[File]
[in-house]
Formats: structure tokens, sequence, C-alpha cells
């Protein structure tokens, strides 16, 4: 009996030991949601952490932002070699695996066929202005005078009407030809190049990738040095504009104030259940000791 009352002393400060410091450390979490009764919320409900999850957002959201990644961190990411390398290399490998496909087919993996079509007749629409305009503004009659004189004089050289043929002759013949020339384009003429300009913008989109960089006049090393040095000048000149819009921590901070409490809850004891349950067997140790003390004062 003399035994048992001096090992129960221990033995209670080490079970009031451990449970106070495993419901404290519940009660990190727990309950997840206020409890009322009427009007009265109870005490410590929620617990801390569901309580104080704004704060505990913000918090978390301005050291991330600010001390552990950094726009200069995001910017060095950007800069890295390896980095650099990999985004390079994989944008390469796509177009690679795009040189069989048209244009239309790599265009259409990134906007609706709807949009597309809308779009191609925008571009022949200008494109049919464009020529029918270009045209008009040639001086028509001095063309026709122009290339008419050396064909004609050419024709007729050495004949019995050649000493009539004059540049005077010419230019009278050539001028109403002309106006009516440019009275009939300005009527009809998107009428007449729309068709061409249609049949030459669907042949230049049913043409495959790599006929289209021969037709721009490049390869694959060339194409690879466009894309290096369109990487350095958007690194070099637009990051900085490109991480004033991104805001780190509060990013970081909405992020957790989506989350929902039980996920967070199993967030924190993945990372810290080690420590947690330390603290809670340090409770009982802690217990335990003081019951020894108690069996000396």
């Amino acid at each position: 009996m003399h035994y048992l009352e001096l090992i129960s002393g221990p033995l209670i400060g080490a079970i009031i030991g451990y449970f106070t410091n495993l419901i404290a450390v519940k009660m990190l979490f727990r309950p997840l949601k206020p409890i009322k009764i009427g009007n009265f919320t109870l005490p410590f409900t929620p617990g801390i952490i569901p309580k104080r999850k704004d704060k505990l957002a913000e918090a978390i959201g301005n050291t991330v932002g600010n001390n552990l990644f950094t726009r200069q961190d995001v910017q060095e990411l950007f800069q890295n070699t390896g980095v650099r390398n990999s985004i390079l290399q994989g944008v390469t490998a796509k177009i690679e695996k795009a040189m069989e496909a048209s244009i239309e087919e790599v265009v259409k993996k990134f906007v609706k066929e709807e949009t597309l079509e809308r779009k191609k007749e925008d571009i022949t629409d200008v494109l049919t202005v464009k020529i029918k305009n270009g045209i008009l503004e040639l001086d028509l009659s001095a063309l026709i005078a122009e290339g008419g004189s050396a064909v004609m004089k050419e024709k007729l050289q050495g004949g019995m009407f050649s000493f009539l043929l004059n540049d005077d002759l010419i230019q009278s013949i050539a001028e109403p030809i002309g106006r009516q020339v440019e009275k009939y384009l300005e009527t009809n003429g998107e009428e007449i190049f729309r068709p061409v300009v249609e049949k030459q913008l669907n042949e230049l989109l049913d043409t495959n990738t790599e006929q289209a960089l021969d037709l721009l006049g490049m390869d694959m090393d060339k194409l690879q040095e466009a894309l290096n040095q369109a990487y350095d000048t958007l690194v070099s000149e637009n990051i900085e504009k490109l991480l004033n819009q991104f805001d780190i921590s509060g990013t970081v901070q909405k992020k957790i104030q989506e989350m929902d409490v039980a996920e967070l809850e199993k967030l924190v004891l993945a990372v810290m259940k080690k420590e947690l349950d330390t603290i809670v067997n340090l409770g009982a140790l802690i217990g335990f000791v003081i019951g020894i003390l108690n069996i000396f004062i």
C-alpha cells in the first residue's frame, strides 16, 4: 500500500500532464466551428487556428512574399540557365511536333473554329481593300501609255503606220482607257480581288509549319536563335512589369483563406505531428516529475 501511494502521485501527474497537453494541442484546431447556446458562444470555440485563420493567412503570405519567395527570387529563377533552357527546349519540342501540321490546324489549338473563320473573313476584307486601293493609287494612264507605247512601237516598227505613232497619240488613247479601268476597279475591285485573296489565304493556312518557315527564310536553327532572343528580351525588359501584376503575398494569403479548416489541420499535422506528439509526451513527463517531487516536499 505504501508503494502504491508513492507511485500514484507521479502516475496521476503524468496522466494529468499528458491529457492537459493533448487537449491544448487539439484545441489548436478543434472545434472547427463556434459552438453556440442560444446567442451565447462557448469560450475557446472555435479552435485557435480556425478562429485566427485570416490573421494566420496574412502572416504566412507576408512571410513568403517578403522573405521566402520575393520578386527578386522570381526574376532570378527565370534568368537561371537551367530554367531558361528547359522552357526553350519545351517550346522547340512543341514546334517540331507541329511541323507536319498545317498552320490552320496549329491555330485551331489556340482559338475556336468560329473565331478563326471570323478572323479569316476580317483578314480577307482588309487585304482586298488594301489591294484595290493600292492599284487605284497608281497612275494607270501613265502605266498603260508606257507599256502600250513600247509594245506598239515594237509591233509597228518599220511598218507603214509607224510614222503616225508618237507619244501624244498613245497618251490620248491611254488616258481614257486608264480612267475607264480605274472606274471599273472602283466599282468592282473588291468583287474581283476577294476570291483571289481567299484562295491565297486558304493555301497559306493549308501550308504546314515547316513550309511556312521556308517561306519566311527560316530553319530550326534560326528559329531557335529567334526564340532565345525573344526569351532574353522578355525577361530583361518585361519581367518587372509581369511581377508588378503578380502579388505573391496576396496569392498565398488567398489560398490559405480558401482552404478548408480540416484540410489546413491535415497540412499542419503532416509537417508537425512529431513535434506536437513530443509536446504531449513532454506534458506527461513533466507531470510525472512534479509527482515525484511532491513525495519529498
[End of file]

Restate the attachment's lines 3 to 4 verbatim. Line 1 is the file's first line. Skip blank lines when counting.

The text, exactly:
């Protein structure tokens, strides 16, 4: 009996030991949601952490932002070699695996066929202005005078009407030809190049990738040095504009104030259940000791 009352002393400060410091450390979490009764919320409900999850957002959201990644961190990411390398290399490998496909087919993996079509007749629409305009503004009659004189004089050289043929002759013949020339384009003429300009913008989109960089006049090393040095000048000149819009921590901070409490809850004891349950067997140790003390004062 003399035994048992001096090992129960221990033995209670080490079970009031451990449970106070495993419901404290519940009660990190727990309950997840206020409890009322009427009007009265109870005490410590929620617990801390569901309580104080704004704060505990913000918090978390301005050291991330600010001390552990950094726009200069995001910017060095950007800069890295390896980095650099990999985004390079994989944008390469796509177009690679795009040189069989048209244009239309790599265009259409990134906007609706709807949009597309809308779009191609925008571009022949200008494109049919464009020529029918270009045209008009040639001086028509001095063309026709122009290339008419050396064909004609050419024709007729050495004949019995050649000493009539004059540049005077010419230019009278050539001028109403002309106006009516440019009275009939300005009527009809998107009428007449729309068709061409249609049949030459669907042949230049049913043409495959790599006929289209021969037709721009490049390869694959060339194409690879466009894309290096369109990487350095958007690194070099637009990051900085490109991480004033991104805001780190509060990013970081909405992020957790989506989350929902039980996920967070199993967030924190993945990372810290080690420590947690330390603290809670340090409770009982802690217990335990003081019951020894108690069996000396």
């Amino acid at each position: 009996m003399h035994y048992l009352e001096l090992i129960s002393g221990p033995l209670i400060g080490a079970i009031i030991g451990y449970f106070t410091n495993l419901i404290a450390v519940k009660m990190l979490f727990r309950p997840l949601k206020p409890i009322k009764i009427g009007n009265f919320t109870l005490p410590f409900t929620p617990g801390i952490i569901p309580k104080r999850k704004d704060k505990l957002a913000e918090a978390i959201g301005n050291t991330v932002g600010n001390n552990l990644f950094t726009r200069q961190d995001v910017q060095e990411l950007f800069q890295n070699t390896g980095v650099r390398n990999s985004i390079l290399q994989g944008v390469t490998a796509k177009i690679e695996k795009a040189m069989e496909a048209s244009i239309e087919e790599v265009v259409k993996k990134f906007v609706k066929e709807e949009t597309l079509e809308r779009k191609k007749e925008d571009i022949t629409d200008v494109l049919t202005v464009k020529i029918k305009n270009g045209i008009l503004e040639l001086d028509l009659s001095a063309l026709i005078a122009e290339g008419g004189s050396a064909v004609m004089k050419e024709k007729l050289q050495g004949g019995m009407f050649s000493f009539l043929l004059n540049d005077d002759l010419i230019q009278s013949i050539a001028e109403p030809i002309g106006r009516q020339v440019e009275k009939y384009l300005e009527t009809n003429g998107e009428e007449i190049f729309r068709p061409v300009v249609e049949k030459q913008l669907n042949e230049l989109l049913d043409t495959n990738t790599e006929q289209a960089l021969d037709l721009l006049g490049m390869d694959m090393d060339k194409l690879q040095e466009a894309l290096n040095q369109a990487y350095d000048t958007l690194v070099s000149e637009n990051i900085e504009k490109l991480l004033n819009q991104f805001d780190i921590s509060g990013t970081v901070q909405k992020k957790i104030q989506e989350m929902d409490v039980a996920e967070l809850e199993k967030l924190v004891l993945a990372v810290m259940k080690k420590e947690l349950d330390t603290i809670v067997n340090l409770g009982a140790l802690i217990g335990f000791v003081i019951g020894i003390l108690n069996i000396f004062i």